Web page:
# Calculating IRR in R

Calculation of IRR in R is easy with the package called `jrvFinance`. You can install this package with the command `install.packages("jrvFinance")`.

Why do we need to calculate the IRR or Internal rate of returns?

Let us suppose a manager has an opportunity to invest in two projects, but can only choose one project. The projects are:

Project 1 requires \$800 million in investment today, but it will pay 200,250,300,350,400 million in payments each year for the next 5 years.

Project 2 required \$500 million in investment today, but it will pay 150,170,178,250,300 in payments each year for the next 5 years.

How would the manager decide which project to choose? To solve this problem we need to calculate the IRR of the two projects. We show the solution below.

``````library(jrvFinance) # This package has a the irr formula to solve our problem
library(tidyquant) # general R quant package
library(DT) # package to display pretty Data tables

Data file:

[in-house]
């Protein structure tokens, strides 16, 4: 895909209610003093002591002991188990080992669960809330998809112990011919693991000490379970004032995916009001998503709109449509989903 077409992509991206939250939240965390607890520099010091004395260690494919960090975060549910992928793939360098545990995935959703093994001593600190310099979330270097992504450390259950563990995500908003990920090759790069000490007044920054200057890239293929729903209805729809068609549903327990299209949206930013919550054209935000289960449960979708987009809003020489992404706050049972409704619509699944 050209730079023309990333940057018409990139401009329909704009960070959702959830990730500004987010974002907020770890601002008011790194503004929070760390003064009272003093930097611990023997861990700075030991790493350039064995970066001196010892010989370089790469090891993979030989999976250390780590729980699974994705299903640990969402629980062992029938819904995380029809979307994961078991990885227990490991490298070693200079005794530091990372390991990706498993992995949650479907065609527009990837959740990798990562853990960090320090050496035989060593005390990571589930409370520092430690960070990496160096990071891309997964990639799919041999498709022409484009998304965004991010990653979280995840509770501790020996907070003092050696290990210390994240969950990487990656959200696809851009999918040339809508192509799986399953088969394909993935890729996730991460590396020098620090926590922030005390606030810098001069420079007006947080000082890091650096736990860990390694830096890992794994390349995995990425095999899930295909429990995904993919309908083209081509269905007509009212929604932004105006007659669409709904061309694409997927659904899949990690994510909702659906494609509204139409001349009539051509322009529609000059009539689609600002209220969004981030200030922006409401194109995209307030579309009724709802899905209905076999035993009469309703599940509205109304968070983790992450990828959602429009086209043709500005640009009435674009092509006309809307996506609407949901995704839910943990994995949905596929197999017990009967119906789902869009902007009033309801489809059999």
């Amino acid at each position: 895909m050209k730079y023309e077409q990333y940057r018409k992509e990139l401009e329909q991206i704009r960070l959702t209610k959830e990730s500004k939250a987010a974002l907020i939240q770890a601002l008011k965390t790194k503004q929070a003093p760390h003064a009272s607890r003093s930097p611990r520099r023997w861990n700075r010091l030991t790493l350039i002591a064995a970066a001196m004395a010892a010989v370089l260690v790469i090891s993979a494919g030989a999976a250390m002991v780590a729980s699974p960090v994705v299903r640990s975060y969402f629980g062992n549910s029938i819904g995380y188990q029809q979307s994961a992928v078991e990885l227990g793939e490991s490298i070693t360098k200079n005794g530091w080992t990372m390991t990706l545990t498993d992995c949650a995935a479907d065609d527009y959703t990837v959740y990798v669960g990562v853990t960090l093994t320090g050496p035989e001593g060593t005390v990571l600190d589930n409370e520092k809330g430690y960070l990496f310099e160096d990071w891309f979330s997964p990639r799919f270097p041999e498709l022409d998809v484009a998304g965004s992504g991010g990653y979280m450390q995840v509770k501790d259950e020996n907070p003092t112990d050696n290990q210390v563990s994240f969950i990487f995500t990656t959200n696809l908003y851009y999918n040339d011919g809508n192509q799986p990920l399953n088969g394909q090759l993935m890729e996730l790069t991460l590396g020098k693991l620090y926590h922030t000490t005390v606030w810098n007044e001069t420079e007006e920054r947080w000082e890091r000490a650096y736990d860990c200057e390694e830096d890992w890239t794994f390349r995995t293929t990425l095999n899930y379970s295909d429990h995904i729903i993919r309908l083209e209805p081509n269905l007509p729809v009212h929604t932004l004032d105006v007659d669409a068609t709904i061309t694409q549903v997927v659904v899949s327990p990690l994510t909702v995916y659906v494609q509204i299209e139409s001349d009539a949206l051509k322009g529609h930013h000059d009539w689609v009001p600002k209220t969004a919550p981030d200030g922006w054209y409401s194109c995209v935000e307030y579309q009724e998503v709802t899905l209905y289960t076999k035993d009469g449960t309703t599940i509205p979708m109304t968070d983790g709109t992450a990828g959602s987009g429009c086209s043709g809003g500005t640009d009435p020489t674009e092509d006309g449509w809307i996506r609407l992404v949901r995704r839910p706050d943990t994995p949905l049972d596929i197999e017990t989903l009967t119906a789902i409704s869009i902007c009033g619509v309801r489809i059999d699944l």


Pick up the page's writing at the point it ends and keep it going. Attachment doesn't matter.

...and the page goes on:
project1_cf <- tibble(Year = 0:5,
cf = c(-800,200,250,300,350,400))

project2_cf <- tibble(Year = 0:5,
cf = c(-500,150,170,178,250,300))

project1_cf %>%
DT::datatable(rownames = FALSE,caption = "Project 1")``````
``````project2_cf  %>%
DT::datatable(rownames = FALSE,caption = "Project 2")``````
``````# To calculate IRR we will use the IRR formula from the jrvFinance library

irr1 <- project1_cf %>%
select(cf) %>%
.[] %>%
irr()

irr2 <- project2_cf %>%
select(cf) %>%
.[] %>%
irr()

irr_tbl <- tibble(Name = c("Project 1", "Project 2"),
IRR = c(irr1,irr2))

irr_tbl %>%
datatable(caption = "Internal rate of returns for the two projects.")``````

From the above table we can see that project 1 has an IRR of 22.1603098 and project 2 has an IRR of 26.7619869. Even though project 1 offers higher cash flows, project 1 has a lower internal rate of returns. If the managers goal is to choose the project that maximizes profitability then he/she should choose project 2.